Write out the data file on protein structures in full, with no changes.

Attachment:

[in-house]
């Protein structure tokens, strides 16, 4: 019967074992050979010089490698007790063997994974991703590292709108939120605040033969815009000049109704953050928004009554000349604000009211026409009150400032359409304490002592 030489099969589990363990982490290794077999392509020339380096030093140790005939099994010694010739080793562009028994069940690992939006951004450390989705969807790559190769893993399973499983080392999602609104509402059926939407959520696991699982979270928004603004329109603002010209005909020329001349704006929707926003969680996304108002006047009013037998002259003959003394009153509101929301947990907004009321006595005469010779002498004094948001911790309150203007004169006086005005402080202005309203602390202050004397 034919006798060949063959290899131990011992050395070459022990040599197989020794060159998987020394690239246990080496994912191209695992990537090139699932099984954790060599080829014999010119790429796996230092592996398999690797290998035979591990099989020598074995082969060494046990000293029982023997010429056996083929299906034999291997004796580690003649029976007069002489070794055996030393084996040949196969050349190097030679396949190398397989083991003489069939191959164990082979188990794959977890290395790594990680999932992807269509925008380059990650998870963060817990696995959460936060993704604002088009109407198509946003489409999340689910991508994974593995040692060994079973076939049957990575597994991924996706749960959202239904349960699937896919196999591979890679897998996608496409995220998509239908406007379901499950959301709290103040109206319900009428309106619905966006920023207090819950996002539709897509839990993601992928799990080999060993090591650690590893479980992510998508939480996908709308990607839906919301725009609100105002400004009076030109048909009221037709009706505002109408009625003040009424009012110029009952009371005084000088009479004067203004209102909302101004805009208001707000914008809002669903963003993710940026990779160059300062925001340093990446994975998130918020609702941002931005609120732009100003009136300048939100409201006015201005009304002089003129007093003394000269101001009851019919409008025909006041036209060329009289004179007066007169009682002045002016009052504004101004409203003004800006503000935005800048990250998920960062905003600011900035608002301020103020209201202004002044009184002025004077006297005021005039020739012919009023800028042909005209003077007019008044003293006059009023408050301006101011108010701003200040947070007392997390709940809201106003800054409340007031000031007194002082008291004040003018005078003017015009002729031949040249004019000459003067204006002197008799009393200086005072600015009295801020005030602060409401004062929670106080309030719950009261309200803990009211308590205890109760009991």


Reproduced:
[in-house]
């Protein structure tokens, strides 16, 4: 019967074992050979010089490698007790063997994974991703590292709108939120605040033969815009000049109704953050928004009554000349604000009211026409009150400032359409304490002592 030489099969589990363990982490290794077999392509020339380096030093140790005939099994010694010739080793562009028994069940690992939006951004450390989705969807790559190769893993399973499983080392999602609104509402059926939407959520696991699982979270928004603004329109603002010209005909020329001349704006929707926003969680996304108002006047009013037998002259003959003394009153509101929301947990907004009321006595005469010779002498004094948001911790309150203007004169006086005005402080202005309203602390202050004397 034919006798060949063959290899131990011992050395070459022990040599197989020794060159998987020394690239246990080496994912191209695992990537090139699932099984954790060599080829014999010119790429796996230092592996398999690797290998035979591990099989020598074995082969060494046990000293029982023997010429056996083929299906034999291997004796580690003649029976007069002489070794055996030393084996040949196969050349190097030679396949190398397989083991003489069939191959164990082979188990794959977890290395790594990680999932992807269509925008380059990650998870963060817990696995959460936060993704604002088009109407198509946003489409999340689910991508994974593995040692060994079973076939049957990575597994991924996706749960959202239904349960699937896919196999591979890679897998996608496409995220998509239908406007379901499950959301709290103040109206319900009428309106619905966006920023207090819950996002539709897509839990993601992928799990080999060993090591650690590893479980992510998508939480996908709308990607839906919301725009609100105002400004009076030109048909009221037709009706505002109408009625003040009424009012110029009952009371005084000088009479004067203004209102909302101004805009208001707000914008809002669903963003993710940026990779160059300062925001340093990446994975998130918020609702941002931005609120732009100003009136300048939100409201006015201005009304002089003129007093003394000269101001009851019919409008025909006041036209060329009289004179007066007169009682002045002016009052504004101004409203003004800006503000935005800048990250998920960062905003600011900035608002301020103020209201202004002044009184002025004077006297005021005039020739012919009023800028042909005209003077007019008044003293006059009023408050301006101011108010701003200040947070007392997390709940809201106003800054409340007031000031007194002082008291004040003018005078003017015009002729031949040249004019000459003067204006002197008799009393200086005072600015009295801020005030602060409401004062929670106080309030719950009261309200803990009211308590205890109760009991």